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Feiner v. New York
Seal of the United States Supreme Court.svg
Supreme Court of the United States
Argued October 17, 1950
Decided January 15, 1951
Full case name Irving Feiner v. New York
Citations 340 U.S. 315 (more)
71 S. Ct. 303; 95 L. Ed. 295; 1951 U.S. LEXIS 2249
Prior history 300 N. Y. 391, 91 N. E. 2d 316; certiorari to the Court of Appeals of New York
Holding
The conviction is sustained against a claim that it violated petitioner's right of free speech under the First and Fourteenth Amendments.
Court membership
Case opinions
Majority Vinson, joined by Reed, Jackson, Burton, Clark
Concurrence Frankfurter
Dissent Black
Dissent Douglas, joined by Minton
Laws applied
U.S. Const. amends I, XIV

Feiner v. New York, 340 US 315 (1951)[1] was a United States Supreme Court case involving Irving Feiner's arrest for a violation of section 722 of the New York Penal Code, "inciting a breach of the peace," as he addressed a crowd on a street.

Contents

Facts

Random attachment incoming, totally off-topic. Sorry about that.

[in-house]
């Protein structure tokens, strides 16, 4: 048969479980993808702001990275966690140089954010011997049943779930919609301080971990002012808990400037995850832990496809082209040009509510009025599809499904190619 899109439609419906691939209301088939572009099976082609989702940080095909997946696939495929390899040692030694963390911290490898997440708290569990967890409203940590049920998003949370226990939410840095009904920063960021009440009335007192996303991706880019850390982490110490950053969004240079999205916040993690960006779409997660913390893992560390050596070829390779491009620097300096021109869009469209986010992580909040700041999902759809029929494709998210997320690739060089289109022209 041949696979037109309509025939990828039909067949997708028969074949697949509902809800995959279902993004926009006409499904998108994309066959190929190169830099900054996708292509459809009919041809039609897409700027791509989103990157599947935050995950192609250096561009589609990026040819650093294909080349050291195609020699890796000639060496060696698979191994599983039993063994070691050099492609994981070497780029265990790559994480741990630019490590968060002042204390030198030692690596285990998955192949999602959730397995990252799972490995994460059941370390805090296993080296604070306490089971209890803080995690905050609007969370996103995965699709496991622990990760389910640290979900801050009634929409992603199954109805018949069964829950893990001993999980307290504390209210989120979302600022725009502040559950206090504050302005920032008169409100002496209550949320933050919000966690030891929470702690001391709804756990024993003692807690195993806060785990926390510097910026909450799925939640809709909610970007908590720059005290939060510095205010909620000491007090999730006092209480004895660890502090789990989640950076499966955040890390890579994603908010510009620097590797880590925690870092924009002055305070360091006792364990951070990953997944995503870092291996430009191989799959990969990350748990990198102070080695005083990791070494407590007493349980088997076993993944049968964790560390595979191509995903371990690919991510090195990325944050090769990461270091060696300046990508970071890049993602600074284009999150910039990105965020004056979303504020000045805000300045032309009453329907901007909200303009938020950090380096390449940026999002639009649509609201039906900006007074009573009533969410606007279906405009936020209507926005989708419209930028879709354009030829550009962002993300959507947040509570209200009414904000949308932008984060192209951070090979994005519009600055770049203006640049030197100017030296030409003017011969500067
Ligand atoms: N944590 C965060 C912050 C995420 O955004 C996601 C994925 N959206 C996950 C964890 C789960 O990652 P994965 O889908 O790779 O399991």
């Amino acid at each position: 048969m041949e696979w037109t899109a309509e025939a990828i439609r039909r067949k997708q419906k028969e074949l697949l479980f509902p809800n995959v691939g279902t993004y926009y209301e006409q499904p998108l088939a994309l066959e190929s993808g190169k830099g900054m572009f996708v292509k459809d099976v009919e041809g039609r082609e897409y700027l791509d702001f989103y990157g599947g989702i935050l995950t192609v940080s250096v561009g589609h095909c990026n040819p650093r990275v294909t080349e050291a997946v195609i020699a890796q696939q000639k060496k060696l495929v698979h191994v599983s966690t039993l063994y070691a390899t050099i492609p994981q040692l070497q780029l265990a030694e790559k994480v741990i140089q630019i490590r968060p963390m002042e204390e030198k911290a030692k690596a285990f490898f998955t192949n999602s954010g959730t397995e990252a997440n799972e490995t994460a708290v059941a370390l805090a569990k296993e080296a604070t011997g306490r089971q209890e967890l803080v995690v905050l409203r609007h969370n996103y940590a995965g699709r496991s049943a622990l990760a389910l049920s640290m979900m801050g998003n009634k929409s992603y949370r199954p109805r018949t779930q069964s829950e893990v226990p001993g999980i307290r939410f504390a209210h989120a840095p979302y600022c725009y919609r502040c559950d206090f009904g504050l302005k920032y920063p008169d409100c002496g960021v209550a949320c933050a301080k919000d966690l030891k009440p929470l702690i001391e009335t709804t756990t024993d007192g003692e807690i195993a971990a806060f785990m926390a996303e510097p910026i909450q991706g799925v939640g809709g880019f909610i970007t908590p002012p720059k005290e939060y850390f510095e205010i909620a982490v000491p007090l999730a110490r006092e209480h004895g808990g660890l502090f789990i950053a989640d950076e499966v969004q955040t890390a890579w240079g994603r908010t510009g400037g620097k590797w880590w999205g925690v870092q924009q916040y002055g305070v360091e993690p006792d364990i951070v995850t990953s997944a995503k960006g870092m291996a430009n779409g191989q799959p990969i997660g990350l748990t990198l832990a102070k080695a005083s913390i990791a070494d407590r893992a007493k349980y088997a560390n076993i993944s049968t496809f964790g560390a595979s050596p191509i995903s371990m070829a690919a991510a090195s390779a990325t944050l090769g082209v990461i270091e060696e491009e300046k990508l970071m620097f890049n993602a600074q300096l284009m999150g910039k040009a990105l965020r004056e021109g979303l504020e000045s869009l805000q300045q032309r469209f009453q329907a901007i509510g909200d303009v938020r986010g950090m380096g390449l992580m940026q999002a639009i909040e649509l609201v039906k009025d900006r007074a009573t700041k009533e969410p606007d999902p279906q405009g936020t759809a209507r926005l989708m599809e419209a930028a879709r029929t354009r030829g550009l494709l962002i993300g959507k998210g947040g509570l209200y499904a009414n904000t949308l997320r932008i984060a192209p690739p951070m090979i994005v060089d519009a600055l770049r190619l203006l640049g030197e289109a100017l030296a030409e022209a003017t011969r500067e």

On the evening of March 8, 1949, Irving Feiner was arrested after making an inflammatory speech to a mixed crowd of 75 or 80 African Americans and white people at the corner of South McBride and Harrison Streets in Syracuse, New York. Feiner, a college student,[1] had been standing on a large wooden box on the sidewalk, addressing a crowd through a loud-speaker system attached to an automobile. He made derogatory remarks about President Harry S. Truman, the American Legion, the Mayor of Syracuse and other local political officials and urged that African Americans rise up in arms and fight for equal rights. The crowd, which blocked the sidewalk and overflowed into the street in which there was oncoming traffic, became restless, with some in the crowd voicing both opposition and support for Feiner. An onlooker threatened violence if the police did not act. After having observed the situation for some time without interference, police officers, in order to prevent a fight, requested the petitioner to get off the box and stop speaking. After his third refusal, they arrested him, and he was convicted of violating 722 of the Penal Code of New York, which, in effect, forbids incitement of a breach of the peace.[2] Feiner claimed that his conviction violated his right of free speech under the First and Fourteenth Amendments to the United States Constitution.